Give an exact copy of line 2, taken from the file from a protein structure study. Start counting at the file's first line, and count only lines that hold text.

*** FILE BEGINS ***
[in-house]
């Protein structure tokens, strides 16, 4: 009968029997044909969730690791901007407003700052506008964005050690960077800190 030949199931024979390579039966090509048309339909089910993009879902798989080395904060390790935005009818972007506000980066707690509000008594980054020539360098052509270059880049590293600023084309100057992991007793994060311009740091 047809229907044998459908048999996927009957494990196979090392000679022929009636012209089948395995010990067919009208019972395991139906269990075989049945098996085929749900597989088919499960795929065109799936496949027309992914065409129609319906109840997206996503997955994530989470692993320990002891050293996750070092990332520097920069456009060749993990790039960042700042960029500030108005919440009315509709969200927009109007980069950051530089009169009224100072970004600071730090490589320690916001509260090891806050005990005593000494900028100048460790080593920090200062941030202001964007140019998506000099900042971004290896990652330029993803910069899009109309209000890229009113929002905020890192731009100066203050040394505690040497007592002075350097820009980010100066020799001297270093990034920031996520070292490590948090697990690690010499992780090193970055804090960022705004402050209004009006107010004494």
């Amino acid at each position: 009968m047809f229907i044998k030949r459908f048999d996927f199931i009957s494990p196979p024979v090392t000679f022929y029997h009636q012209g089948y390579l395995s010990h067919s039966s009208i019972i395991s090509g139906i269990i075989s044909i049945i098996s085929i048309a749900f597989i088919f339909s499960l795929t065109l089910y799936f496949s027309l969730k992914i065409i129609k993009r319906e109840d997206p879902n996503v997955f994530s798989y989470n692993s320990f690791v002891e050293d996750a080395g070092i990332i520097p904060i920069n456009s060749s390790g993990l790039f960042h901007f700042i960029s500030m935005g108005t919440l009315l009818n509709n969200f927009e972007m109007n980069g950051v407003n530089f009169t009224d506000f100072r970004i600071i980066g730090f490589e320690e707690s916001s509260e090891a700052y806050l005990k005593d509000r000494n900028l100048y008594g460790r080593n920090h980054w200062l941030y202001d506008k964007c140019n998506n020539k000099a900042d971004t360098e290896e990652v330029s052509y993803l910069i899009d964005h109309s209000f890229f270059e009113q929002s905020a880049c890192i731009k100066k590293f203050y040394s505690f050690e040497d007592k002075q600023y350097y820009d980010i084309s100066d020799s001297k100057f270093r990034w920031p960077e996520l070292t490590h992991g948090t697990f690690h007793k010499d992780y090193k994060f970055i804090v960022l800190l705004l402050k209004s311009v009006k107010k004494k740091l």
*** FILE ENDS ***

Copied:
């Protein structure tokens, strides 16, 4: 009968029997044909969730690791901007407003700052506008964005050690960077800190 030949199931024979390579039966090509048309339909089910993009879902798989080395904060390790935005009818972007506000980066707690509000008594980054020539360098052509270059880049590293600023084309100057992991007793994060311009740091 047809229907044998459908048999996927009957494990196979090392000679022929009636012209089948395995010990067919009208019972395991139906269990075989049945098996085929749900597989088919499960795929065109799936496949027309992914065409129609319906109840997206996503997955994530989470692993320990002891050293996750070092990332520097920069456009060749993990790039960042700042960029500030108005919440009315509709969200927009109007980069950051530089009169009224100072970004600071730090490589320690916001509260090891806050005990005593000494900028100048460790080593920090200062941030202001964007140019998506000099900042971004290896990652330029993803910069899009109309209000890229009113929002905020890192731009100066203050040394505690040497007592002075350097820009980010100066020799001297270093990034920031996520070292490590948090697990690690010499992780090193970055804090960022705004402050209004009006107010004494």